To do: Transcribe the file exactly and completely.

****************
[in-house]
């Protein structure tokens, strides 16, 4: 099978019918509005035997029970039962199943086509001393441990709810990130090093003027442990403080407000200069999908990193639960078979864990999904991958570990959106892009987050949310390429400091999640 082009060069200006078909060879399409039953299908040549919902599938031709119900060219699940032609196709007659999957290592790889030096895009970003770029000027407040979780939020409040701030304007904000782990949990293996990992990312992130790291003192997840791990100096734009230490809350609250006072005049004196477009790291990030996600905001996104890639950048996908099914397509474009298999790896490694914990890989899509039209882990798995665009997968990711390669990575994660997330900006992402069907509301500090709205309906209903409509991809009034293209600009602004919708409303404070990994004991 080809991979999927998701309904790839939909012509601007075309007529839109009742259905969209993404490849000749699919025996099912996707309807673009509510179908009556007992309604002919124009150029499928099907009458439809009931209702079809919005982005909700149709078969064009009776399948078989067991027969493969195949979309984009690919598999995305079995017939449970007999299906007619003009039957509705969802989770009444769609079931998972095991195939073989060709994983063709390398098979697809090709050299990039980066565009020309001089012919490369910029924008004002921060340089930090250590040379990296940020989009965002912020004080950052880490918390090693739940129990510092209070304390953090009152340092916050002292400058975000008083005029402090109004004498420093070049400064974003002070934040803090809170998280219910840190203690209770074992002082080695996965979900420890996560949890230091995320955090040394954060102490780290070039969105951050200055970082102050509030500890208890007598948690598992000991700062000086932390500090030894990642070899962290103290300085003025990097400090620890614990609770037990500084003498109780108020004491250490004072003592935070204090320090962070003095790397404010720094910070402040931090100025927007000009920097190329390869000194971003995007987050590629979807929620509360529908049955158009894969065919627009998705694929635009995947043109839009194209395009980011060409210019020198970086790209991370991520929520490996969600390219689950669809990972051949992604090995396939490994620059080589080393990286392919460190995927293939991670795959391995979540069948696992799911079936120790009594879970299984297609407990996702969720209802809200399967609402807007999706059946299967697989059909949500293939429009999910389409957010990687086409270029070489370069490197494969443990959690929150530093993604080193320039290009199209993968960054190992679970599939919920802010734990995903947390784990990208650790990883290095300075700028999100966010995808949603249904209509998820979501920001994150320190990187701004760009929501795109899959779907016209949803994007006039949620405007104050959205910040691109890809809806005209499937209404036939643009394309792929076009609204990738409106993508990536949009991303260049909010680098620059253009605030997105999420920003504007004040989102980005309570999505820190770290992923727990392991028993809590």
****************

[in-house]
């Protein structure tokens, strides 16, 4: 099978019918509005035997029970039962199943086509001393441990709810990130090093003027442990403080407000200069999908990193639960078979864990999904991958570990959106892009987050949310390429400091999640 082009060069200006078909060879399409039953299908040549919902599938031709119900060219699940032609196709007659999957290592790889030096895009970003770029000027407040979780939020409040701030304007904000782990949990293996990992990312992130790291003192997840791990100096734009230490809350609250006072005049004196477009790291990030996600905001996104890639950048996908099914397509474009298999790896490694914990890989899509039209882990798995665009997968990711390669990575994660997330900006992402069907509301500090709205309906209903409509991809009034293209600009602004919708409303404070990994004991 080809991979999927998701309904790839939909012509601007075309007529839109009742259905969209993404490849000749699919025996099912996707309807673009509510179908009556007992309604002919124009150029499928099907009458439809009931209702079809919005982005909700149709078969064009009776399948078989067991027969493969195949979309984009690919598999995305079995017939449970007999299906007619003009039957509705969802989770009444769609079931998972095991195939073989060709994983063709390398098979697809090709050299990039980066565009020309001089012919490369910029924008004002921060340089930090250590040379990296940020989009965002912020004080950052880490918390090693739940129990510092209070304390953090009152340092916050002292400058975000008083005029402090109004004498420093070049400064974003002070934040803090809170998280219910840190203690209770074992002082080695996965979900420890996560949890230091995320955090040394954060102490780290070039969105951050200055970082102050509030500890208890007598948690598992000991700062000086932390500090030894990642070899962290103290300085003025990097400090620890614990609770037990500084003498109780108020004491250490004072003592935070204090320090962070003095790397404010720094910070402040931090100025927007000009920097190329390869000194971003995007987050590629979807929620509360529908049955158009894969065919627009998705694929635009995947043109839009194209395009980011060409210019020198970086790209991370991520929520490996969600390219689950669809990972051949992604090995396939490994620059080589080393990286392919460190995927293939991670795959391995979540069948696992799911079936120790009594879970299984297609407990996702969720209802809200399967609402807007999706059946299967697989059909949500293939429009999910389409957010990687086409270029070489370069490197494969443990959690929150530093993604080193320039290009199209993968960054190992679970599939919920802010734990995903947390784990990208650790990883290095300075700028999100966010995808949603249904209509998820979501920001994150320190990187701004760009929501795109899959779907016209949803994007006039949620405007104050959205910040691109890809809806005209499937209404036939643009394309792929076009609204990738409106993508990536949009991303260049909010680098620059253009605030997105999420920003504007004040989102980005309570999505820190770290992923727990392991028993809590």